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Stock Market Flag...Flag....Flag

Stock-Markets / Stock Markets 2011 Sep 29, 2011 - 03:10 AM GMT

By: Jack_Steiman


Nearly eight weeks old. Not unusual, but definitely boring. The whipsaw driving everyone nuts. There are no rules for length of time. The flag could finally break with a loss of 1101 and reverse just when you think it's over with for the bulls. It could rise up out of the top of the most recent highs only to head fake again and fail, leaving the bulls disappointed. It could also just trade in this flag for a lot longer than it already has. Did that make your day!! The exponential moving averages are stopping the market cold on all rallies for now. Classic bear market action, which is what we're in until we can blow through 1260 on the S&P 500. It's not going to be happening any time soon, I'm afraid, if you're a bull. Sentiment has been holding the market up from breaking down, but that doesn't mean enough bad news can't hit and take us below, even if it's just temporarily. If we get enough bad news on bank defaults, or a default from Europe, we certainly could have another leg lower, even with sentiment such as it is.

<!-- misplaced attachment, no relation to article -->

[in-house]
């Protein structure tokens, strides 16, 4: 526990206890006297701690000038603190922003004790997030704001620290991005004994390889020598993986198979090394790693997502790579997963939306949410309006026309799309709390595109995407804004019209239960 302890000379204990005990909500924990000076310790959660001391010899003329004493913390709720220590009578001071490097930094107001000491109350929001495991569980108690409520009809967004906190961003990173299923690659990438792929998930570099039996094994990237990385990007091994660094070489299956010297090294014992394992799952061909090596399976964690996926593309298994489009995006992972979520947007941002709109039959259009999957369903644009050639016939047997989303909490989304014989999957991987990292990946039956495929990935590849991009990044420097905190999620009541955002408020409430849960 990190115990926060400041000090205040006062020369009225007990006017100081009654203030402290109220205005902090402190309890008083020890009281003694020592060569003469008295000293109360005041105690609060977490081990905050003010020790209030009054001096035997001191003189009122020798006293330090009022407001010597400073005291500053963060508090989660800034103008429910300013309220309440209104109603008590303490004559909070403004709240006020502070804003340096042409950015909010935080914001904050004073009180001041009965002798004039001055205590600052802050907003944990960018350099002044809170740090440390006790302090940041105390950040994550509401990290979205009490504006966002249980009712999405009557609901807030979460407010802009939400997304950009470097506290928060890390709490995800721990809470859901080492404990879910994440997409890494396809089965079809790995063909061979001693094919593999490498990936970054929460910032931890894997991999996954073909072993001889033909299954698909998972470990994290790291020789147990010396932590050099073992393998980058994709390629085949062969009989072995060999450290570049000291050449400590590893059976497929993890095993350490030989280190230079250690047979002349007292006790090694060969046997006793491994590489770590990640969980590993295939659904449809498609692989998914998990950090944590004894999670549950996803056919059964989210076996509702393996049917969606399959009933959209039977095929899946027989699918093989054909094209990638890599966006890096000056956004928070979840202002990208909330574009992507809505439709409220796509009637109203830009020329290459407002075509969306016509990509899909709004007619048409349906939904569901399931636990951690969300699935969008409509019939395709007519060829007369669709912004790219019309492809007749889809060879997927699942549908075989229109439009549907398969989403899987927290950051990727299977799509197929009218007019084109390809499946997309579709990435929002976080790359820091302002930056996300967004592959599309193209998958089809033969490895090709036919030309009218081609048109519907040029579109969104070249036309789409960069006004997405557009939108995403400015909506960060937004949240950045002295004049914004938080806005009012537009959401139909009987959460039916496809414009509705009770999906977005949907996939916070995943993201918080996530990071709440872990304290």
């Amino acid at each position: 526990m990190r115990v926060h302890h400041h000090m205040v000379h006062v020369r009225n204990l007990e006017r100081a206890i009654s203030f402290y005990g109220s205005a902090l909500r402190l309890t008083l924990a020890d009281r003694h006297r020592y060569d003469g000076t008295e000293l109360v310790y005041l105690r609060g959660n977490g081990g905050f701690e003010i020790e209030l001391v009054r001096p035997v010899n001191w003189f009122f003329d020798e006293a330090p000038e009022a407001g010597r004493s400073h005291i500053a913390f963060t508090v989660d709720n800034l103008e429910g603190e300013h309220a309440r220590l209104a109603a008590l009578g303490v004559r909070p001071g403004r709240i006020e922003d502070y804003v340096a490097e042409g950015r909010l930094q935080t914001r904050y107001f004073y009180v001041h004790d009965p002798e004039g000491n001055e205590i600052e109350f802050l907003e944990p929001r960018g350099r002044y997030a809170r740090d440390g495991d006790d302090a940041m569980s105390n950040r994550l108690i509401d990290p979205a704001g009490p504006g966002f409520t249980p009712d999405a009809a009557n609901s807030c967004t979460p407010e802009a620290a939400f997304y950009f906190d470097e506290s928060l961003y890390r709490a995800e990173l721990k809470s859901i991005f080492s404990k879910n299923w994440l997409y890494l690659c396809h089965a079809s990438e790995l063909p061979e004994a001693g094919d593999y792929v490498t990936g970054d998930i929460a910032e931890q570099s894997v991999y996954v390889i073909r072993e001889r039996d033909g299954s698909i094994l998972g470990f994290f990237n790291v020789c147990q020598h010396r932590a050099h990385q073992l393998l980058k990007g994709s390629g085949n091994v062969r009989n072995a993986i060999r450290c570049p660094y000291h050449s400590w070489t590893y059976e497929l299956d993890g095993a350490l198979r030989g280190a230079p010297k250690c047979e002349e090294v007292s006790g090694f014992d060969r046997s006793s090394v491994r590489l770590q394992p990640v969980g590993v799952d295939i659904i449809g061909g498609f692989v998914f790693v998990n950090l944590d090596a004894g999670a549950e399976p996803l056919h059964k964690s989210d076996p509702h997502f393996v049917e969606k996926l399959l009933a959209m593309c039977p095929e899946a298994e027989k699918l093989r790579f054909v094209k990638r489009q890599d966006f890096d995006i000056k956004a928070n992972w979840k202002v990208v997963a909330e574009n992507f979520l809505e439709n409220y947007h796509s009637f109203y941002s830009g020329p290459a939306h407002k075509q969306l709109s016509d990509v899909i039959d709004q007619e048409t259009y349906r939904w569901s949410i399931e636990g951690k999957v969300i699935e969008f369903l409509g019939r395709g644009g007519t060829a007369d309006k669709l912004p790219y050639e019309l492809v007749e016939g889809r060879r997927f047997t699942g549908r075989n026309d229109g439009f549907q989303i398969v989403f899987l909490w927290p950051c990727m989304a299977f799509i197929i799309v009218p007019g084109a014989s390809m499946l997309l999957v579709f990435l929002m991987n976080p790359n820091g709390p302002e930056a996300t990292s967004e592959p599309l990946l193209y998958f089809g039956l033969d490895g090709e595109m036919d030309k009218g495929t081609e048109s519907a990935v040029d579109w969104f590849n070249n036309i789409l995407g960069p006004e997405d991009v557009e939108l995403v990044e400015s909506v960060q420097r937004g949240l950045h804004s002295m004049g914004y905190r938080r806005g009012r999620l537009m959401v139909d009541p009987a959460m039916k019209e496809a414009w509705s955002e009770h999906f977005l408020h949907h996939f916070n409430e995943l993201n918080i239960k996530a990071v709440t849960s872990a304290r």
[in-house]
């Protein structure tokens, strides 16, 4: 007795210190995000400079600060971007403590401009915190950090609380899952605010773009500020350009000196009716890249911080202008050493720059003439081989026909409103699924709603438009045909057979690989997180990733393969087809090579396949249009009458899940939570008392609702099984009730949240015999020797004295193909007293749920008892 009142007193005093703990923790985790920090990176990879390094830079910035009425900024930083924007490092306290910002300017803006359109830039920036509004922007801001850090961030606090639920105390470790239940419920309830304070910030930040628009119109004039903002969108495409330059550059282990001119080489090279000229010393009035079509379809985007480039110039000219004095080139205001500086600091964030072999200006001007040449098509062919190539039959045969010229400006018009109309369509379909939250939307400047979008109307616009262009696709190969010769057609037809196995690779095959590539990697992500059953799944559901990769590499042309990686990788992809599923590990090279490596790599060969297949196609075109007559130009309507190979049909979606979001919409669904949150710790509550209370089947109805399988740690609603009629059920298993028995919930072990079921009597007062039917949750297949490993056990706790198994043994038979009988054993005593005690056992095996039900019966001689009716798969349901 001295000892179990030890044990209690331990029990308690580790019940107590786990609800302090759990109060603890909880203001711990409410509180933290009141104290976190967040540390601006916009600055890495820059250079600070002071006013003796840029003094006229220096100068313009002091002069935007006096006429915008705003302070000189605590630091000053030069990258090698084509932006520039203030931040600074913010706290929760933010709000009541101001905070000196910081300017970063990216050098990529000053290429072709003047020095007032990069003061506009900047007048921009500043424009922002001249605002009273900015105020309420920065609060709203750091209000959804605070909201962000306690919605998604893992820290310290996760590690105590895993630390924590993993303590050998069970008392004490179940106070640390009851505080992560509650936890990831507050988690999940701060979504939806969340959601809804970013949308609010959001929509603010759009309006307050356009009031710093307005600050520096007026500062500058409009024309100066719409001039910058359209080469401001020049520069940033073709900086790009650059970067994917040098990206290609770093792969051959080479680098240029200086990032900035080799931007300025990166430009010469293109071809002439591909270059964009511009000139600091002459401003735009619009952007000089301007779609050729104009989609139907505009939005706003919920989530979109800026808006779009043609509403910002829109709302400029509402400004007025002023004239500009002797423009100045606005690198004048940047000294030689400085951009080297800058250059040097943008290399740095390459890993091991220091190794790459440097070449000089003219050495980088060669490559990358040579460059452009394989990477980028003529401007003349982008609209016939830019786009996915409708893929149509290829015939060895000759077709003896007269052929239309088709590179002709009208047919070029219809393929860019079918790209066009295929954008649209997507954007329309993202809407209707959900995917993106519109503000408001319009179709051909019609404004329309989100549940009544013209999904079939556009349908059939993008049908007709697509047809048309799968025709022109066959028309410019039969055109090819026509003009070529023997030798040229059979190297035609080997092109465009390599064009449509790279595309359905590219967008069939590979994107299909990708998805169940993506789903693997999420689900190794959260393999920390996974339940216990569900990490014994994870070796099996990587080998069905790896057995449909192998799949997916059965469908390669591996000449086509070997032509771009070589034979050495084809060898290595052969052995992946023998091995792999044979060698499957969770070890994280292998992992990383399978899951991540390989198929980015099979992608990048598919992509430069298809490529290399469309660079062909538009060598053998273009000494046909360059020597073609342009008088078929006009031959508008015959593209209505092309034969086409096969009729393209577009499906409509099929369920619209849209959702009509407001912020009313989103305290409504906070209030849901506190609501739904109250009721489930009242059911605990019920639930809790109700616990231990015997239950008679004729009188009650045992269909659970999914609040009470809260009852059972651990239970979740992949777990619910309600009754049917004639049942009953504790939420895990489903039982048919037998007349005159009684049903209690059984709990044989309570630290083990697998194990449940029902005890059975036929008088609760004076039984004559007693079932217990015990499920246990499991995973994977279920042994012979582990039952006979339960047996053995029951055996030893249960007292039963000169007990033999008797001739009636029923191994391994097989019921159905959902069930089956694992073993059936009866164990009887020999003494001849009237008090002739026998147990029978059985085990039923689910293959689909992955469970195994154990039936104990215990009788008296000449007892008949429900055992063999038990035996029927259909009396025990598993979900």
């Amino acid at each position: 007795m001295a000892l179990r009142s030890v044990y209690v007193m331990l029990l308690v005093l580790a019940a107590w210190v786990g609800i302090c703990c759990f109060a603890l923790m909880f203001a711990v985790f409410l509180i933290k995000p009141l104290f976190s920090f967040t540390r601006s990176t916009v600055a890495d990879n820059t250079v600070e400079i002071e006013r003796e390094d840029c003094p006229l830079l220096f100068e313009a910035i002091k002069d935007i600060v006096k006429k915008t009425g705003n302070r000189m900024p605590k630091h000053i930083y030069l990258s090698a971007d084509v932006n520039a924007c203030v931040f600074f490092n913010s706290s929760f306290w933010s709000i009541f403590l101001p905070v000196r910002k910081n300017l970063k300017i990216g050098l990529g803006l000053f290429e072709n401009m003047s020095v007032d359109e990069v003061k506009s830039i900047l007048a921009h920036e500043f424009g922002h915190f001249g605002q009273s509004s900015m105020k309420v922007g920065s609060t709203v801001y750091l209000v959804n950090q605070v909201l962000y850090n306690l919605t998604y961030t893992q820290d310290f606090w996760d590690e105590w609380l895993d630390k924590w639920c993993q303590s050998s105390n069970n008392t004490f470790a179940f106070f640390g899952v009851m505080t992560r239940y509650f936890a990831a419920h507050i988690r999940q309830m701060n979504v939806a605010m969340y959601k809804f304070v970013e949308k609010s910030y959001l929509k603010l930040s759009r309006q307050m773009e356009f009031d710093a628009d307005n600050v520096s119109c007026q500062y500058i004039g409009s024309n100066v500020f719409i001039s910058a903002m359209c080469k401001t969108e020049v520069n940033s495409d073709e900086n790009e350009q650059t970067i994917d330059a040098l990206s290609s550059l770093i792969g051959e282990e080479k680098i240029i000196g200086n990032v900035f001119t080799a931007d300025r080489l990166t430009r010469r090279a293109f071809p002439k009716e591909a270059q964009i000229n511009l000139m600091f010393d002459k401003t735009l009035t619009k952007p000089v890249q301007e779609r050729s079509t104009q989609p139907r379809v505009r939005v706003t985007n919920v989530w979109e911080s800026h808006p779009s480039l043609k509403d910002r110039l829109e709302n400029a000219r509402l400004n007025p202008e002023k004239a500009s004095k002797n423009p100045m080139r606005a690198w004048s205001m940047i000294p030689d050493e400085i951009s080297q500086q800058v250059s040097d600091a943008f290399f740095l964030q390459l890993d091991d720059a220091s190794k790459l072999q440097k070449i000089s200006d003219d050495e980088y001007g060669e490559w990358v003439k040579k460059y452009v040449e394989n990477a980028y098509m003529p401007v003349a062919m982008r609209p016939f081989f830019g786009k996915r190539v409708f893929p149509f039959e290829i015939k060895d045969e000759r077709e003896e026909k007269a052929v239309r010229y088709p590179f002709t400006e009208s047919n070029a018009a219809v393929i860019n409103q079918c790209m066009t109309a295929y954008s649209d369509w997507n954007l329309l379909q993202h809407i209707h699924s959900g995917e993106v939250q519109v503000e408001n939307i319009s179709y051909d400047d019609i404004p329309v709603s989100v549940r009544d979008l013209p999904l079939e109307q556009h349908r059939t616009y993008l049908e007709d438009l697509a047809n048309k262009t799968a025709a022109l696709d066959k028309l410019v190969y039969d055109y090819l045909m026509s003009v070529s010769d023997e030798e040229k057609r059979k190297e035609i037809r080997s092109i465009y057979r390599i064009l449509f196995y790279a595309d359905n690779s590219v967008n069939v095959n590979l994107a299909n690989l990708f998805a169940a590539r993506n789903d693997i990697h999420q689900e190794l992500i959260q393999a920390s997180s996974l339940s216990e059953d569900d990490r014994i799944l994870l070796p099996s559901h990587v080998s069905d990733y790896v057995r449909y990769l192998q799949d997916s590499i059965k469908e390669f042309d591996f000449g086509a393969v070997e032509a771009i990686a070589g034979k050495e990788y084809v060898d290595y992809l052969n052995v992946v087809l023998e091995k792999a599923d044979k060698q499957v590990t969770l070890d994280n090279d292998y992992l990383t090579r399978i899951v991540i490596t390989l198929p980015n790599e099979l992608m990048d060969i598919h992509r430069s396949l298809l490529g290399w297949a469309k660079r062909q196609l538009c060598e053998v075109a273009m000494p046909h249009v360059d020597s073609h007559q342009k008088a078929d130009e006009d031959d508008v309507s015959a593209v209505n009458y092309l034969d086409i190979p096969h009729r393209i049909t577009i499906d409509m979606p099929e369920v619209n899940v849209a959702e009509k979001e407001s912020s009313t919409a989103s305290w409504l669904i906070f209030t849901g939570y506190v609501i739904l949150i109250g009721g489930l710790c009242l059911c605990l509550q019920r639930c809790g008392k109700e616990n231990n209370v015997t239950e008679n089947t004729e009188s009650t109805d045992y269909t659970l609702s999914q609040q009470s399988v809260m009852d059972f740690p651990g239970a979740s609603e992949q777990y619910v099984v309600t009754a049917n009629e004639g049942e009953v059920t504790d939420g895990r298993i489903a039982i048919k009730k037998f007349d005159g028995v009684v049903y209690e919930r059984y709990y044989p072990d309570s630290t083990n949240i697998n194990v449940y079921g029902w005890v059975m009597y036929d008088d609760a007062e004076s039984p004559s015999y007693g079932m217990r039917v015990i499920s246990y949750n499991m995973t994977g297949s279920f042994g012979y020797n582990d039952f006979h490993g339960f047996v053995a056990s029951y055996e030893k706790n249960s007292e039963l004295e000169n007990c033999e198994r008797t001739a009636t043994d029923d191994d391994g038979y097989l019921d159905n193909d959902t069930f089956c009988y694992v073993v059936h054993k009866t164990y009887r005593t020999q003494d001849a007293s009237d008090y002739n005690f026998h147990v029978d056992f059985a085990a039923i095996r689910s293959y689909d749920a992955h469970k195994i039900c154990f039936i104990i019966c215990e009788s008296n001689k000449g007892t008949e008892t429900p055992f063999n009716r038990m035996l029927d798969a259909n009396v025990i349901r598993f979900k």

Sentiment is a major help but only to a degree. If the wrong fundamental news hits, it's lights out for the market, regardless of how much bearishness there is out there. So the flag is still holding. Normally a bear flag will do just that. Be bearish. It'll break lower in time, but not always. If the flag had enough bad news, over time, when things calm down some for the bears, we could go to 1000 S&P 500, or lower. The measurement is not something the bulls want to hear. We'll deal with that if the market loses 1101 S&P 500 convincingly. So respect the bear flag for what it is. Respect the fact that we're in a bear market. Soon, I believe a strong counter trend rally will take place, but the bigger picture is still bearish, which again, the pattern suggests.